10
May

Second chance to future proof Karumba Port

 

With the Karumba Port in Far North Queensland to once again become operational, KAP Leader and Member for Traeger Robbie Katter is calling for the Queensland Government to future proof the port’s viability.

The Karumba Port was effectively shut down to large scale cattle exports in 2015 following the closure of Century Mine which had been footing the majority of the dredging costs for the port during its operation.

During the shutdown live cattle exporters around Karumba suffered with graziers forced to send their cattle long distances to embark from the ports of Darwin and Townsville.

“Karumba Port is operated by Ports North but Century Mine footed the bill for dredging while it was operating, ensuring it remained open to larger volume live exporters,’’ Mr Katter said.

“Cattle exporters were able to export their livestock directly to international markets which contributed to the profits of the port and supported the local cattle industry.

“However, when Century Mine ceased their operations, Ports North said there was no money in the bank to pay for continued dredging, leaving graziers and cattle exporters high and dry.

“Ports North were receiving around $2 million a year for 10 years while Century Mine was operating. “Unfortunately no one had the foresight to plan ahead to quarantine the profits during the good times as a buffer against the inevitable shutdown of the mine.

“With New Century coming online and once again commencing dredging, there is a great opportunity to lock in the long term future of the port.

“If action is taken now to put aside the profits the port will make over the next half a dozen years graziers and exporters can invest in their businesses with confidence and contribute to a growing economy and the creation of jobs in the region.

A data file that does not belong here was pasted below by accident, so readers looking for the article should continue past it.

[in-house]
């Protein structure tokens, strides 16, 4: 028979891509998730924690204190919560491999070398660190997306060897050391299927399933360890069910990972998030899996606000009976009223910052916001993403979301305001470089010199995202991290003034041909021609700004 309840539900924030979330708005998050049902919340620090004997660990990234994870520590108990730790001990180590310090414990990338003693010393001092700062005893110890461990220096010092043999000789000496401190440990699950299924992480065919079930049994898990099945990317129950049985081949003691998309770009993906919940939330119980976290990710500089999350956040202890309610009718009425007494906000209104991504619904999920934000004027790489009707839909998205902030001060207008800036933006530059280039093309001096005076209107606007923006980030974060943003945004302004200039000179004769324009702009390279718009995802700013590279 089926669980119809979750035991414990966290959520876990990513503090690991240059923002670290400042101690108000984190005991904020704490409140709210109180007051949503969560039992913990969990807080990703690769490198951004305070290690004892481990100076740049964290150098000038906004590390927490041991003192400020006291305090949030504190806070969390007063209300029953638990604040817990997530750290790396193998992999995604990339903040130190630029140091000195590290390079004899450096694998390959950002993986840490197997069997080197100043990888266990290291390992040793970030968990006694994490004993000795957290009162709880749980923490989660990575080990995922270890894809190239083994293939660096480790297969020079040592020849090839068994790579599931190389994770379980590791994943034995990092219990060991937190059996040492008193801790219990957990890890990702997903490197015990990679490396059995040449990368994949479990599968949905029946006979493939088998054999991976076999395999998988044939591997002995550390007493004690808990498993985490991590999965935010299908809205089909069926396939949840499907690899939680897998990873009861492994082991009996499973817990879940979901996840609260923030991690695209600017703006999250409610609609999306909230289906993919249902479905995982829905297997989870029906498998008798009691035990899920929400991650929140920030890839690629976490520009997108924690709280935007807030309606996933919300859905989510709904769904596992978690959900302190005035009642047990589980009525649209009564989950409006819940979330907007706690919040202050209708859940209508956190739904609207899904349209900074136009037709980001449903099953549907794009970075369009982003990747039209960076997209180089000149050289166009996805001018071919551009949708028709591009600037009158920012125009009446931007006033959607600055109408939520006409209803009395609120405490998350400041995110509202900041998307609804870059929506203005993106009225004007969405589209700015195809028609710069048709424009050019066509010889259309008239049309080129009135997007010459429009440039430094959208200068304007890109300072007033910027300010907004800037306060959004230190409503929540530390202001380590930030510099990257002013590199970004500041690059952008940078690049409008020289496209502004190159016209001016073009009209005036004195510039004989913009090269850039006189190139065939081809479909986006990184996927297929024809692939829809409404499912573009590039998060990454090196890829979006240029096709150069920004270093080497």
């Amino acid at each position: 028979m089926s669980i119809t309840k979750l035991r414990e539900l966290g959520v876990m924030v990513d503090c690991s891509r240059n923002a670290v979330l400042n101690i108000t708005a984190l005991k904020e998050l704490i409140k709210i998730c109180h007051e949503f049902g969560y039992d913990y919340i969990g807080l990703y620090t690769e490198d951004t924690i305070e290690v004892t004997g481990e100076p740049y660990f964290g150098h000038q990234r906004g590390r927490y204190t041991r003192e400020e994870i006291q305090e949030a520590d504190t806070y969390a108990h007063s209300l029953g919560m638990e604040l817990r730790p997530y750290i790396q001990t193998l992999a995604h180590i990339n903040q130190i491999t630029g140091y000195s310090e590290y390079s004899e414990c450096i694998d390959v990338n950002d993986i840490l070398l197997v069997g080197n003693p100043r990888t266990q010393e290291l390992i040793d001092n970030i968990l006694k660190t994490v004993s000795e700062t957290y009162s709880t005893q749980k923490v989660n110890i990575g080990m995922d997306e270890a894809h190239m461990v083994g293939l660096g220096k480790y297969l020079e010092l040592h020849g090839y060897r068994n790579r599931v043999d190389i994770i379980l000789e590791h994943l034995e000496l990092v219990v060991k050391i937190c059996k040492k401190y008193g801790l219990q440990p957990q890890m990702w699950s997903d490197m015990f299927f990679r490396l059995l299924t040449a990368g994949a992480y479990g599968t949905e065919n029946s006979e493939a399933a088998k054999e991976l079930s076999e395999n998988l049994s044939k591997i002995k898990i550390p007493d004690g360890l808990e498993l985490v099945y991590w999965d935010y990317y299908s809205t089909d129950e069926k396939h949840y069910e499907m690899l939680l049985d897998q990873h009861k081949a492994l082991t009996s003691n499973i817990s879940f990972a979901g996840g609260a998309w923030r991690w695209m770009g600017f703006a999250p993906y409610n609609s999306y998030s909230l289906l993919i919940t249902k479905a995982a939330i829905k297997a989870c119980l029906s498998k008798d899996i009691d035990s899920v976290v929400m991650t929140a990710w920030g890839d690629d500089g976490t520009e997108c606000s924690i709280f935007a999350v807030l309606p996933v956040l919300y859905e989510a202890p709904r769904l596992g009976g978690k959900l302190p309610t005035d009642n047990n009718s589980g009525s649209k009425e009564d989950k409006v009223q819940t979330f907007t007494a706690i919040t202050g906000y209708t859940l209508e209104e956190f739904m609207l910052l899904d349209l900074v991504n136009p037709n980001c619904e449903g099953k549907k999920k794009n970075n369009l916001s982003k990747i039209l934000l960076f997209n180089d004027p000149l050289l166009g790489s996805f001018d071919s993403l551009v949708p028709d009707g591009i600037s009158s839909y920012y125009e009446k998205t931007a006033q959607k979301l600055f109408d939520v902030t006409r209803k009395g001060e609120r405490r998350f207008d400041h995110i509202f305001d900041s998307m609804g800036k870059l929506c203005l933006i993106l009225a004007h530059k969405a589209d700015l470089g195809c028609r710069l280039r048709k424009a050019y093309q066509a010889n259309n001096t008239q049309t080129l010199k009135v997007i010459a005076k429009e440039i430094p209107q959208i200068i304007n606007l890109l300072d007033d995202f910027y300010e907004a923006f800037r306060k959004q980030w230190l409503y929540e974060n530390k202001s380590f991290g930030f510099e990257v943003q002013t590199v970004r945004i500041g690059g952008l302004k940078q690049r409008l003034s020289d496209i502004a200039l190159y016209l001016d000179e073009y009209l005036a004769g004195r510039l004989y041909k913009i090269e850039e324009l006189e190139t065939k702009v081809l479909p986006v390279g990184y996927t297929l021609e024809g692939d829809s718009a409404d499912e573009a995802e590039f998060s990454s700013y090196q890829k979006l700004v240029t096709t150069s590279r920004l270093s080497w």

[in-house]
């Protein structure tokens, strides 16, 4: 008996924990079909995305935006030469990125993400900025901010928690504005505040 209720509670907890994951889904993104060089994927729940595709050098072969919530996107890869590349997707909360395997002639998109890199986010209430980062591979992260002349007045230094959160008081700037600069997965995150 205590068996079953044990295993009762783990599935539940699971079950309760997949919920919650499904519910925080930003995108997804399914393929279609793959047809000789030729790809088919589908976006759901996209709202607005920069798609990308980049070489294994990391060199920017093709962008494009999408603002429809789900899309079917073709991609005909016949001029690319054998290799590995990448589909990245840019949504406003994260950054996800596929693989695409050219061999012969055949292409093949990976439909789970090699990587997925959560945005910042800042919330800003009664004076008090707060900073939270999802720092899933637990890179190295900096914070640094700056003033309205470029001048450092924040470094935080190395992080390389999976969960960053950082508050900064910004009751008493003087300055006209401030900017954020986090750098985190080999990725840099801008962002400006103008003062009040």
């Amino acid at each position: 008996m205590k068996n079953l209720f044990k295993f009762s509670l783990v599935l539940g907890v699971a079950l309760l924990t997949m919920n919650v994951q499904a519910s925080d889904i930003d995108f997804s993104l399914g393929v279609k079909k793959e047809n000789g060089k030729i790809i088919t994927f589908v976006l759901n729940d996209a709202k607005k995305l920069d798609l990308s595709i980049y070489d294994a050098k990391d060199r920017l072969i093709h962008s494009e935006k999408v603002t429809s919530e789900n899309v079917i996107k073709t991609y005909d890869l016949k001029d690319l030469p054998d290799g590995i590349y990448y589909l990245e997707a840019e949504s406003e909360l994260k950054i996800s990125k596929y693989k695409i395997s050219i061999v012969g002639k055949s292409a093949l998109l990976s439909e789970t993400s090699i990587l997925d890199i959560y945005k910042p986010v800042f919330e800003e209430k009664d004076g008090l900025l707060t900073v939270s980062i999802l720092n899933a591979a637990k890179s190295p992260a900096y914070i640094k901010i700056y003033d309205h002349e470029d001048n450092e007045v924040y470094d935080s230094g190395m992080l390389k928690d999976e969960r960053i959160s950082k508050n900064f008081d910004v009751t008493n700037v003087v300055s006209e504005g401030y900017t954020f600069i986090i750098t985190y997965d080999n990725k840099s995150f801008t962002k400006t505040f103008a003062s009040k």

“When I met with local stakeholders last December they wanted to see action taken to make the port fully operational again to both fishing and cattle exports.

“They also wanted to see a management model introduced that would contribute to the ongoing operation of the port beyond the life of the mine.’’

Chairman of the Gulf Savannah Development Ernie Camp said securing the future of the Karumba Port was a priority for the region.

“A long term strategy is something we would all like to see,’’ he said.

“Our businesses and communities would all benefit from a more active and profitable port.’’

South East Asian Livestock Service chairman John Kaus said he would like to see a sustainable business model built around the Karumba Port and cooperation from Ports North.

“The port plays a vital role in supporting the region in terms of investment and employment.

“We know the New Century mine won’t last forever – so we would like to work with Ports North and the Labor Government to ensure this valuable piece of infrastructure isn’t just shut down in six or seven years.

“It has the potential to become a real centre piece of investment and economic growth for the Far North region.’’

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